Whenever the government fumbles around desperately for the story they can sell as success, they often reach for the following statistic: that since the Conservatives took power in 2010, unemployment has dropped, and more people than ever are in work. But this simple story conceals a much more worrying truth – that work simply doesn’t guarantee a decent standard of living any more. Official statistics gloss over the effects of semi-employment, self-employment, self-unemployment, zero-hours contracts and a shrinking in real wages, leaving four million people in in-work poverty. The sluggish growth of the apparent recovery is distorted by financial markets, and concentrated largely in the hands of the wealthy – particularly in the South of England. What growth does trickle down to the average worker is eaten up by inflation and falling wages. In other words, UK workers are in dire need of radical change to deliver a more just economy. And with automation promising to turf more jobs onto the scrapheap, maybe it’s time to stop thinking about how to “Get Britain working” – but how to share out labour more fairly across the workforce.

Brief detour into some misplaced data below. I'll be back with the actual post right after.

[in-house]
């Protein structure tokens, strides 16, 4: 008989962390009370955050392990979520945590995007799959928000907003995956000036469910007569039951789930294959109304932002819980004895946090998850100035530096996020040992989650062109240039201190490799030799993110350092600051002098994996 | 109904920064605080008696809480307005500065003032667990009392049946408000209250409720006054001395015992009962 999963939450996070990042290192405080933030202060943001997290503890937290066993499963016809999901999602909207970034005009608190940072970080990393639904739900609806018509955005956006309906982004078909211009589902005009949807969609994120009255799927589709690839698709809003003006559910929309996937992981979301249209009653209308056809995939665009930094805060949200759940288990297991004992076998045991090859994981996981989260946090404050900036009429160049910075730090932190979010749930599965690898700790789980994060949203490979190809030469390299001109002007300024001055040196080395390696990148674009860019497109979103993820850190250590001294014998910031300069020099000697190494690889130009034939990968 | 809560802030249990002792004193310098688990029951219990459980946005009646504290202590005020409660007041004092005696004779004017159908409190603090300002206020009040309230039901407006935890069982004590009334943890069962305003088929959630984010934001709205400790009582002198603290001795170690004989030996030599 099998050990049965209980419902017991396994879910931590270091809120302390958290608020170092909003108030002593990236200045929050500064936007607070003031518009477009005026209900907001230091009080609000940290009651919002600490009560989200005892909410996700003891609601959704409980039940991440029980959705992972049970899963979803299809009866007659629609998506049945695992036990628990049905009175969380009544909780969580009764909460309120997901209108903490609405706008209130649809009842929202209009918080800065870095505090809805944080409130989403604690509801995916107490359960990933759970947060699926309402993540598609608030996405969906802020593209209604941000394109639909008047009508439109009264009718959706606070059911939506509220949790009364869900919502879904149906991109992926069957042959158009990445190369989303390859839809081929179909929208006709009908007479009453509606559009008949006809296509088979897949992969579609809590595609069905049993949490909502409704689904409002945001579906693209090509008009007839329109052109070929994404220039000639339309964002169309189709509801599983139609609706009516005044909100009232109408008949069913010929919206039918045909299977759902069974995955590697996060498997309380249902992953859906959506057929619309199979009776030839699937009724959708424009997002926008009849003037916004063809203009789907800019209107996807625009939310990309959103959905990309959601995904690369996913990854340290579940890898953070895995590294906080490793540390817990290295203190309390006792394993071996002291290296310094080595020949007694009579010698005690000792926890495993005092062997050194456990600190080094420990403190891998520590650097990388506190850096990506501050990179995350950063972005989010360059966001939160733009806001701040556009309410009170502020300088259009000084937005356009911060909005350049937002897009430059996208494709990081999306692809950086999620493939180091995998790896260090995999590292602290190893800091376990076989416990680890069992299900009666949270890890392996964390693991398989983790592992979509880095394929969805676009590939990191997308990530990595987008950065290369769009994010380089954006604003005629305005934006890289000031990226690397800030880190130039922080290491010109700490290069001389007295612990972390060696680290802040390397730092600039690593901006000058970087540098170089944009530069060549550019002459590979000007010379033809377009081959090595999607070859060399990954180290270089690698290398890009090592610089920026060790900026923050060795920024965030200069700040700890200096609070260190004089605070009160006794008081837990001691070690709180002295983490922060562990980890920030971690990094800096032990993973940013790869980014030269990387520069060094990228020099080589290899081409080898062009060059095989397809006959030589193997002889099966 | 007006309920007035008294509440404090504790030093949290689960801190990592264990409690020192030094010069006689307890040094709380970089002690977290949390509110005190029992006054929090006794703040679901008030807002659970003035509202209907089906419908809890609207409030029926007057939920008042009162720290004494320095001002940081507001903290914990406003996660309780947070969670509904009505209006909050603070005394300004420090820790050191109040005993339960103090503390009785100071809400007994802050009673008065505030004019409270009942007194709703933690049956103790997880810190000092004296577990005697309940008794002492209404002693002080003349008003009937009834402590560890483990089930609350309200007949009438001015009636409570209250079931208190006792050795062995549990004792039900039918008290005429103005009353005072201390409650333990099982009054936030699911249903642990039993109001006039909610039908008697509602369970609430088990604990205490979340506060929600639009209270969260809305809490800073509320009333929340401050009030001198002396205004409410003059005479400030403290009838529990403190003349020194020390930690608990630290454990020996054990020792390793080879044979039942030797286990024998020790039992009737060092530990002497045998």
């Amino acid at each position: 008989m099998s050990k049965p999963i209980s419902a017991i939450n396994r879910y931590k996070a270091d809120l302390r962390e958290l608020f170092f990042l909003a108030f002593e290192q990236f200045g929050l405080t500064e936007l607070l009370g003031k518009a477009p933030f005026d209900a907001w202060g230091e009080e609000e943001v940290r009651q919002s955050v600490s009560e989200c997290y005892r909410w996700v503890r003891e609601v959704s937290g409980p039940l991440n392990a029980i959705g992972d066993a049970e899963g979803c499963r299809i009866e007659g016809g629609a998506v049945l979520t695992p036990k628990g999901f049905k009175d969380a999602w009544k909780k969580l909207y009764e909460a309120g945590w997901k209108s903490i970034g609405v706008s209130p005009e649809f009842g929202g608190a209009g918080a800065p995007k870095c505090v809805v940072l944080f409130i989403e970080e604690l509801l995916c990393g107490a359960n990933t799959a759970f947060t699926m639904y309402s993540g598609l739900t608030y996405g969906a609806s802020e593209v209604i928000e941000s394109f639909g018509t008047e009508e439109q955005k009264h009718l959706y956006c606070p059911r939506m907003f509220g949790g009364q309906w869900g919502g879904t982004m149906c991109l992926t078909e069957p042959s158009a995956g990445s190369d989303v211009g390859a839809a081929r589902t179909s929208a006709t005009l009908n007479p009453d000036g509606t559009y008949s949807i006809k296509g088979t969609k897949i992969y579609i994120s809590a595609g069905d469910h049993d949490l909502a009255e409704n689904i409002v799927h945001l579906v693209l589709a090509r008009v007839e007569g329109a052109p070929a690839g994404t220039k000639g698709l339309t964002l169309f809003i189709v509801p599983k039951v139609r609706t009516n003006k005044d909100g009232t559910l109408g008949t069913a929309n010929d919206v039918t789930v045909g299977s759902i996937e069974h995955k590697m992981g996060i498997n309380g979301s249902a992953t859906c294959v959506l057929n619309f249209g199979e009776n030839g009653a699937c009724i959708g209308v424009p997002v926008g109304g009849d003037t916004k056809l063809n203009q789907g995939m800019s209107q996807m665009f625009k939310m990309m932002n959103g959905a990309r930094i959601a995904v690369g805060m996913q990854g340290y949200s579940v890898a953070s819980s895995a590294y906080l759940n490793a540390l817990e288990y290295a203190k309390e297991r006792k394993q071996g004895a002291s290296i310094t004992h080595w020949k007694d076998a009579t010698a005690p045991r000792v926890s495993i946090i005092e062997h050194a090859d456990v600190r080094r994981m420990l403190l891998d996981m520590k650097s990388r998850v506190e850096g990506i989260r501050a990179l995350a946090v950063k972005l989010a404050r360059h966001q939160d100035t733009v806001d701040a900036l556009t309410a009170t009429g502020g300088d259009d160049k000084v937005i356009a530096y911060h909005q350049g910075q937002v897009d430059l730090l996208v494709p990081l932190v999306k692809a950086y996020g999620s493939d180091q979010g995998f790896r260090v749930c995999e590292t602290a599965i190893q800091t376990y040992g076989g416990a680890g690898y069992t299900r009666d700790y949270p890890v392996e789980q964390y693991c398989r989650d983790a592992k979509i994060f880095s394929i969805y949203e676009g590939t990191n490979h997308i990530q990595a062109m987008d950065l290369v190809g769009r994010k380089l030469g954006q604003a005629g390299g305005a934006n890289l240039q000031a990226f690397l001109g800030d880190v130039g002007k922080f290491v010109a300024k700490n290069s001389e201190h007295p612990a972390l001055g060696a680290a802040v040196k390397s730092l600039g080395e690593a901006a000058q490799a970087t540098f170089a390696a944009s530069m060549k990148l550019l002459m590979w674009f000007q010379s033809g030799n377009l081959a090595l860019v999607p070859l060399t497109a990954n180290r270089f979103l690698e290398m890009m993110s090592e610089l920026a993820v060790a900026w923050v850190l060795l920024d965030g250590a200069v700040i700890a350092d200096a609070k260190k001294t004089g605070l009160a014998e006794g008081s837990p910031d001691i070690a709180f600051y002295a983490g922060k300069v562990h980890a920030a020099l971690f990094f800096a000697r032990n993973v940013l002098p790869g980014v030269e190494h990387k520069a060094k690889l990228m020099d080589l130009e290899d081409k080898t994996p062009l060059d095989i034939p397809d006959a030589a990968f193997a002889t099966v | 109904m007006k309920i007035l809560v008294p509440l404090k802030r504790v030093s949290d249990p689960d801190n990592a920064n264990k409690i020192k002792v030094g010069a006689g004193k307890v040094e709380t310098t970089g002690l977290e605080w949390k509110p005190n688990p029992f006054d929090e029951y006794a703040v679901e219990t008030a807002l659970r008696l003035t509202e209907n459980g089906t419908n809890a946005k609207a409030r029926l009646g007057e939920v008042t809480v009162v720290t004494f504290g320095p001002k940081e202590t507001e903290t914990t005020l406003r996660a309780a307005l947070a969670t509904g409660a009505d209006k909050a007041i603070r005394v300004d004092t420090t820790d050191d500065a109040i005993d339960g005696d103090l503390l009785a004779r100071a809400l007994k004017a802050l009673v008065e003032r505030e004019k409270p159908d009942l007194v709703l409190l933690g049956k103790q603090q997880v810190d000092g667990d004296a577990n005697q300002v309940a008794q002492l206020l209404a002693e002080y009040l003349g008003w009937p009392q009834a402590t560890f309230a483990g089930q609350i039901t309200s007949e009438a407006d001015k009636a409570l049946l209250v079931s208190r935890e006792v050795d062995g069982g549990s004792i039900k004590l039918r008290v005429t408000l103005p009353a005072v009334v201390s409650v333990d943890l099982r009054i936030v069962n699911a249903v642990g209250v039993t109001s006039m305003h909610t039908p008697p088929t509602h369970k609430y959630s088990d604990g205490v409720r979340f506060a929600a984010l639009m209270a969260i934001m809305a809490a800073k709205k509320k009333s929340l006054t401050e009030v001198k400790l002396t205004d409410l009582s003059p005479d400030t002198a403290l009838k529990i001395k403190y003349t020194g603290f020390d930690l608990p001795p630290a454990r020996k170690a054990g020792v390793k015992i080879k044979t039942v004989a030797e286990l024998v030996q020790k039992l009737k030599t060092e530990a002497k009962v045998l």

The think tank Autonomy have published a report detailing how shortening the working week from five days to four could be beneficial for the UK’s exhausted workforce, for employers and for the economy as a whole. Our current model of work relies on a toxic mix of over-work and under employment – where many are slogging through eighty hour work weeks, with others on precarious zero-hours contracts. And this is without counting the millions of hours of unpaid domestic and care work – performed largely by women – on which the economy depends. Politicians have reliably responded to crises of employment by slashing wages and putting more power in the hands of bosses to hire and fire at will. But in reality, this offers little hope of returning a better quality of life to working people, the country’s real wealth-creators. And absolutely no hope of responding to the larger structural crises our economy is facing; from climate crisis to .
Instead, Autonomy’s report advocates a package of pragmatic steps to ensure the rollout of a shorter working week, without a reduction of pay. Such steps include six extra bank holidays, and an adoption of a four-day work structure across the public sector – which would act as an innovator and benchmark for best practise. This would be coupled with a ‘UK Working Time Directive’ to set a limit on the maximum of weekly hours worked, aiming for a cap of 32 hours by 2025. The legal approach needs to be bolstered by worker power to hold bosses and stakeholders to account; the report prescribes sectoral collective bargaining structures, expanding worker representation to “increase equality and security in the years to come”